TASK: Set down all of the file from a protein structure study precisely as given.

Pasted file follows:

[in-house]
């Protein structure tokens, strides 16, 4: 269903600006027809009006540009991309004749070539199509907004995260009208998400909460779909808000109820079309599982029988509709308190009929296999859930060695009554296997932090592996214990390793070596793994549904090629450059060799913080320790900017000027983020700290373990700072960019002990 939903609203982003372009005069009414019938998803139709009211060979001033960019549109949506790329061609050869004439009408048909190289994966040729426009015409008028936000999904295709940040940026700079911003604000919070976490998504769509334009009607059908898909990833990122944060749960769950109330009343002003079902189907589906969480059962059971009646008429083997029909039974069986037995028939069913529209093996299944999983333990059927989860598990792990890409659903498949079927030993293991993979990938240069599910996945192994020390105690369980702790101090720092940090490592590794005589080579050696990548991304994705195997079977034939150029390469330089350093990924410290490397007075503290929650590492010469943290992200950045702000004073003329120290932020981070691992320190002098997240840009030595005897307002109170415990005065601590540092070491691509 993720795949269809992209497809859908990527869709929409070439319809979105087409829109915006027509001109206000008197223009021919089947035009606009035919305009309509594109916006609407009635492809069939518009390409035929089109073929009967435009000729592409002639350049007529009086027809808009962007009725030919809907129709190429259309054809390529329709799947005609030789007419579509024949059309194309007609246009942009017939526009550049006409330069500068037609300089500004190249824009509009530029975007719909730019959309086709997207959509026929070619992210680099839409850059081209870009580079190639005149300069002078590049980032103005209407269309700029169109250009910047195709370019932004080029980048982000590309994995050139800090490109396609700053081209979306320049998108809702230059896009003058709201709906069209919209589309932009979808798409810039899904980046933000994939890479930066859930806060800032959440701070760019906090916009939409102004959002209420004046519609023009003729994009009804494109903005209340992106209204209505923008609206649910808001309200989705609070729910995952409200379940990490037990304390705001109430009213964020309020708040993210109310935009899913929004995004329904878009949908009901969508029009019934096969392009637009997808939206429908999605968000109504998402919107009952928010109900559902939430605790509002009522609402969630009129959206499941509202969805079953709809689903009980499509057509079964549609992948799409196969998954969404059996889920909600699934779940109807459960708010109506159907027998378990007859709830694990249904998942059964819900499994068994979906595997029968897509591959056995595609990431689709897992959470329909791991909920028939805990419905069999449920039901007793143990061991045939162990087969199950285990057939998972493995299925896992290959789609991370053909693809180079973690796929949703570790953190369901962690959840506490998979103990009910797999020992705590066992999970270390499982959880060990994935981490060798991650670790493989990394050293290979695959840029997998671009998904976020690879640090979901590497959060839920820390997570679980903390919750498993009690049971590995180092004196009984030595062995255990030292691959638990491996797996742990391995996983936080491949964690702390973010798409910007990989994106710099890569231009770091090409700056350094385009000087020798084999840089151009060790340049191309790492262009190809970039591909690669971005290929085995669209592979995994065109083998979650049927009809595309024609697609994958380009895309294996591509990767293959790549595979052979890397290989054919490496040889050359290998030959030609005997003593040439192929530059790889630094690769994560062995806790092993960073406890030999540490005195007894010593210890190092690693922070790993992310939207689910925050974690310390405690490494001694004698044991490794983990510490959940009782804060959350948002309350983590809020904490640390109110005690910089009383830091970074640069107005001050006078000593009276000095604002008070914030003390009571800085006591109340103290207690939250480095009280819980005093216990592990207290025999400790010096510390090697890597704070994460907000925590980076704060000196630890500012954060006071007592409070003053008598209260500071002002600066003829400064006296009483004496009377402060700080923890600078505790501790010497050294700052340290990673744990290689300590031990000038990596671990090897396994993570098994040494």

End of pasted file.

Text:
[in-house]
């Protein structure tokens, strides 16, 4: 269903600006027809009006540009991309004749070539199509907004995260009208998400909460779909808000109820079309599982029988509709308190009929296999859930060695009554296997932090592996214990390793070596793994549904090629450059060799913080320790900017000027983020700290373990700072960019002990 939903609203982003372009005069009414019938998803139709009211060979001033960019549109949506790329061609050869004439009408048909190289994966040729426009015409008028936000999904295709940040940026700079911003604000919070976490998504769509334009009607059908898909990833990122944060749960769950109330009343002003079902189907589906969480059962059971009646008429083997029909039974069986037995028939069913529209093996299944999983333990059927989860598990792990890409659903498949079927030993293991993979990938240069599910996945192994020390105690369980702790101090720092940090490592590794005589080579050696990548991304994705195997079977034939150029390469330089350093990924410290490397007075503290929650590492010469943290992200950045702000004073003329120290932020981070691992320190002098997240840009030595005897307002109170415990005065601590540092070491691509 993720795949269809992209497809859908990527869709929409070439319809979105087409829109915006027509001109206000008197223009021919089947035009606009035919305009309509594109916006609407009635492809069939518009390409035929089109073929009967435009000729592409002639350049007529009086027809808009962007009725030919809907129709190429259309054809390529329709799947005609030789007419579509024949059309194309007609246009942009017939526009550049006409330069500068037609300089500004190249824009509009530029975007719909730019959309086709997207959509026929070619992210680099839409850059081209870009580079190639005149300069002078590049980032103005209407269309700029169109250009910047195709370019932004080029980048982000590309994995050139800090490109396609700053081209979306320049998108809702230059896009003058709201709906069209919209589309932009979808798409810039899904980046933000994939890479930066859930806060800032959440701070760019906090916009939409102004959002209420004046519609023009003729994009009804494109903005209340992106209204209505923008609206649910808001309200989705609070729910995952409200379940990490037990304390705001109430009213964020309020708040993210109310935009899913929004995004329904878009949908009901969508029009019934096969392009637009997808939206429908999605968000109504998402919107009952928010109900559902939430605790509002009522609402969630009129959206499941509202969805079953709809689903009980499509057509079964549609992948799409196969998954969404059996889920909600699934779940109807459960708010109506159907027998378990007859709830694990249904998942059964819900499994068994979906595997029968897509591959056995595609990431689709897992959470329909791991909920028939805990419905069999449920039901007793143990061991045939162990087969199950285990057939998972493995299925896992290959789609991370053909693809180079973690796929949703570790953190369901962690959840506490998979103990009910797999020992705590066992999970270390499982959880060990994935981490060798991650670790493989990394050293290979695959840029997998671009998904976020690879640090979901590497959060839920820390997570679980903390919750498993009690049971590995180092004196009984030595062995255990030292691959638990491996797996742990391995996983936080491949964690702390973010798409910007990989994106710099890569231009770091090409700056350094385009000087020798084999840089151009060790340049191309790492262009190809970039591909690669971005290929085995669209592979995994065109083998979650049927009809595309024609697609994958380009895309294996591509990767293959790549595979052979890397290989054919490496040889050359290998030959030609005997003593040439192929530059790889630094690769994560062995806790092993960073406890030999540490005195007894010593210890190092690693922070790993992310939207689910925050974690310390405690490494001694004698044991490794983990510490959940009782804060959350948002309350983590809020904490640390109110005690910089009383830091970074640069107005001050006078000593009276000095604002008070914030003390009571800085006591109340103290207690939250480095009280819980005093216990592990207290025999400790010096510390090697890597704070994460907000925590980076704060000196630890500012954060006071007592409070003053008598209260500071002002600066003829400064006296009483004496009377402060700080923890600078505790501790010497050294700052340290990673744990290689300590031990000038990596671990090897396994993570098994040494």